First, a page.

3.1. Strengths and Weaknesses

The strength of the present study is its use of a novel study design for acupuncture which establishes blinding of both patients and the treating physicians. This design overcame major shortcomings of previous studies which failed to achieve adequate blinding and in which sham treatment usually differed substantially from acupuncture. The results of the present study offer an answer to the basic question of whether the effects in acupuncture are specific or caused by mere skin penetration. In our study, the needle location remained the only difference between the three treatment modalities, approximating for the first time the principles of randomised and double-blinded, controlled trials in acupuncture studies.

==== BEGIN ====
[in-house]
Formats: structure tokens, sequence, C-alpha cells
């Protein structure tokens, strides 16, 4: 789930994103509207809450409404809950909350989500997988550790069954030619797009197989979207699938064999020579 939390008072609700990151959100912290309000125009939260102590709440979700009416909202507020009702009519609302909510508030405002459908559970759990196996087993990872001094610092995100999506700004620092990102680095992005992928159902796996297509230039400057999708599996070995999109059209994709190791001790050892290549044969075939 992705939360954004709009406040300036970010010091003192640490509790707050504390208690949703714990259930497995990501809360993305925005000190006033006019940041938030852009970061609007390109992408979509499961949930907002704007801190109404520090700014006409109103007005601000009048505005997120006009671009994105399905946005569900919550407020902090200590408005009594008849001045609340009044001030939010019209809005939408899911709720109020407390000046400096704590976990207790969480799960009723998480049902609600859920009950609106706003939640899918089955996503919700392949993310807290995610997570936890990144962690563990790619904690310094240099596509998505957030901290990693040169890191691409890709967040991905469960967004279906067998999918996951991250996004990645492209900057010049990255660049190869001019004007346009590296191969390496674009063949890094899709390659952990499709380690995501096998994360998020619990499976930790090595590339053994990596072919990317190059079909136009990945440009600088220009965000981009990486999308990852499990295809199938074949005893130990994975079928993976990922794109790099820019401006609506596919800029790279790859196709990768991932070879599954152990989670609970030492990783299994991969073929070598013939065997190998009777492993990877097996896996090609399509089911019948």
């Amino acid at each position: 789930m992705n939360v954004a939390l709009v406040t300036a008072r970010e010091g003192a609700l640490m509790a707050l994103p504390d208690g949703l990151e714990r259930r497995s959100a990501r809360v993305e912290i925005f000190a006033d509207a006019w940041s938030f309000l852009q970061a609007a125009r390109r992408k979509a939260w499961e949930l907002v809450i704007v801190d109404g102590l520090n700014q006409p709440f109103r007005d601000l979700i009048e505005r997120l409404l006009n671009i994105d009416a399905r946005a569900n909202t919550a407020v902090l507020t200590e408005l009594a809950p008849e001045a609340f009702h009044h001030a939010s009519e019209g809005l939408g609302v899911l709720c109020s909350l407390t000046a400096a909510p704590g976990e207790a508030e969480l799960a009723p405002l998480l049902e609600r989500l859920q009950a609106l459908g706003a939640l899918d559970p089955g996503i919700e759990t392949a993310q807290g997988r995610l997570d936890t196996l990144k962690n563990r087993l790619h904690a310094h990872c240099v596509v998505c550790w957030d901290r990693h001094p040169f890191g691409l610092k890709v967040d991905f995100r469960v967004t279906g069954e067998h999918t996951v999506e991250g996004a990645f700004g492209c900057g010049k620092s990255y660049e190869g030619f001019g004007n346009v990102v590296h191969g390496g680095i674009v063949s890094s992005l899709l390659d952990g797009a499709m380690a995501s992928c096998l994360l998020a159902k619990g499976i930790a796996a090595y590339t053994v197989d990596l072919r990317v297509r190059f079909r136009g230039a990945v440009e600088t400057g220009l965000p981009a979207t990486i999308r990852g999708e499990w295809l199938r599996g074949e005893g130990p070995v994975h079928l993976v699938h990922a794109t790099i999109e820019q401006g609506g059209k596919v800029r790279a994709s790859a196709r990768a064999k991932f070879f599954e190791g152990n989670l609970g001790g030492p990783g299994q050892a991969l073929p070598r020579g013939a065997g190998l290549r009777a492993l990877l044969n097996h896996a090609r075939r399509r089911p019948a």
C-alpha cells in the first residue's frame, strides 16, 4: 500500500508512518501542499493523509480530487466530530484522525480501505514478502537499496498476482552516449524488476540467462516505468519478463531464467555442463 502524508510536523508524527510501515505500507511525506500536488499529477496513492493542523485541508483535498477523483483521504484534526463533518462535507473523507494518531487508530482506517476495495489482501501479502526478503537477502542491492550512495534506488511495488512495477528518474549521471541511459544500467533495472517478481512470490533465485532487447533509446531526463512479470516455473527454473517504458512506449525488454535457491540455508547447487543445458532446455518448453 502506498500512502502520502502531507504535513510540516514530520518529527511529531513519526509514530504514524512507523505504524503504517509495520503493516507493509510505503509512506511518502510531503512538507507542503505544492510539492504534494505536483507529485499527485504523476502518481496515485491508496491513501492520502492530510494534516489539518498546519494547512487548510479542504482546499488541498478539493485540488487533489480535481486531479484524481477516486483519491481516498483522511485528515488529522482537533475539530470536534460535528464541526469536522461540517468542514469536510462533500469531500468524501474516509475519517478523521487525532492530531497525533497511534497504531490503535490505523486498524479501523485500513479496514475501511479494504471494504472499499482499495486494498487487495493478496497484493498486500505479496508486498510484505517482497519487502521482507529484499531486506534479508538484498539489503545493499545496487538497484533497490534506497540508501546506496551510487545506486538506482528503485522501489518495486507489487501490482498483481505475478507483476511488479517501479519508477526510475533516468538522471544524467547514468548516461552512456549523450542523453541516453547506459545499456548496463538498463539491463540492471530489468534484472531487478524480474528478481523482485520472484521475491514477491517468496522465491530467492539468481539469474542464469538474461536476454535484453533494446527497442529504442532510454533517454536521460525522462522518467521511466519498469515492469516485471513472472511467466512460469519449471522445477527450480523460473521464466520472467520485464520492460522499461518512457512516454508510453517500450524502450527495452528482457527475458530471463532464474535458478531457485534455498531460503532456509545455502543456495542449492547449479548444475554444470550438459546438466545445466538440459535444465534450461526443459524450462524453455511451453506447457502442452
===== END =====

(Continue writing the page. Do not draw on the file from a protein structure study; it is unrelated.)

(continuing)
116 patients with osteoarthritis of the knee received three treatments in a random order: acupuncture according to an individualised diagnosis of Chinese medicine (classical acupuncture), a semistandardised modern version of acupuncture usually employed in acupuncture trials (modern acupuncture) and non-specific needling. The main findings were a twice as large improvement in knee flexibility immediately after classical acupuncture (10.3 degrees) as compared to modern acupuncture (4.7 degrees) and no change after non-specific needling (0.3 degrees). The largest improvements in pain were also seen immediately after classical acupuncture (a WOMAC score reduction by 50% or more in 85 of 116 patients); however, non-specific needling also achieved considerable effects (core reduction by 50% in 56 of 116 patients, approaching two-thirds of the maximum effect observed after classical acupuncture. Therefore, the present data suggest substantial non-specific effects in subjective pain relief. In contrast to subjective pain relief, however, improvements in knee flexibility as objective outcome measure were only seen after the needling of specifically selected points and not after non-specific sham needling. To our understanding, this is the first study to prove specific effects of acupuncture and the first to exclude bias caused by differences in the control arms.